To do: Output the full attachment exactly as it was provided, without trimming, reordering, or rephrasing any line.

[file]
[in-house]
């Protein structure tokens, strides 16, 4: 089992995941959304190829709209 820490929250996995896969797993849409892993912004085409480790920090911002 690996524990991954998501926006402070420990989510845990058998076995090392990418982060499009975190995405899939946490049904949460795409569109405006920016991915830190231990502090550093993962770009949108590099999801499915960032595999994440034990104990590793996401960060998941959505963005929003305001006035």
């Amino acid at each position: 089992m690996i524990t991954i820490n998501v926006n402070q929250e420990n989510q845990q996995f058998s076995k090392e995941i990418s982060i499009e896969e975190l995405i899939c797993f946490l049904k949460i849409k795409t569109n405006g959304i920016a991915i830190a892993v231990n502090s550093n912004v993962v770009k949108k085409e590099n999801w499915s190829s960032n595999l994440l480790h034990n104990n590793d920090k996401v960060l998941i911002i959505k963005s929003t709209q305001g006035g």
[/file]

[in-house]
């Protein structure tokens, strides 16, 4: 089992995941959304190829709209 820490929250996995896969797993849409892993912004085409480790920090911002 690996524990991954998501926006402070420990989510845990058998076995090392990418982060499009975190995405899939946490049904949460795409569109405006920016991915830190231990502090550093993962770009949108590099999801499915960032595999994440034990104990590793996401960060998941959505963005929003305001006035």
């Amino acid at each position: 089992m690996i524990t991954i820490n998501v926006n402070q929250e420990n989510q845990q996995f058998s076995k090392e995941i990418s982060i499009e896969e975190l995405i899939c797993f946490l049904k949460i849409k795409t569109n405006g959304i920016a991915i830190a892993v231990n502090s550093n912004v993962v770009k949108k085409e590099n999801w499915s190829s960032n595999l994440l480790h034990n104990n590793d920090k996401v960060l998941i911002i959505k963005s929003t709209q305001g006035g």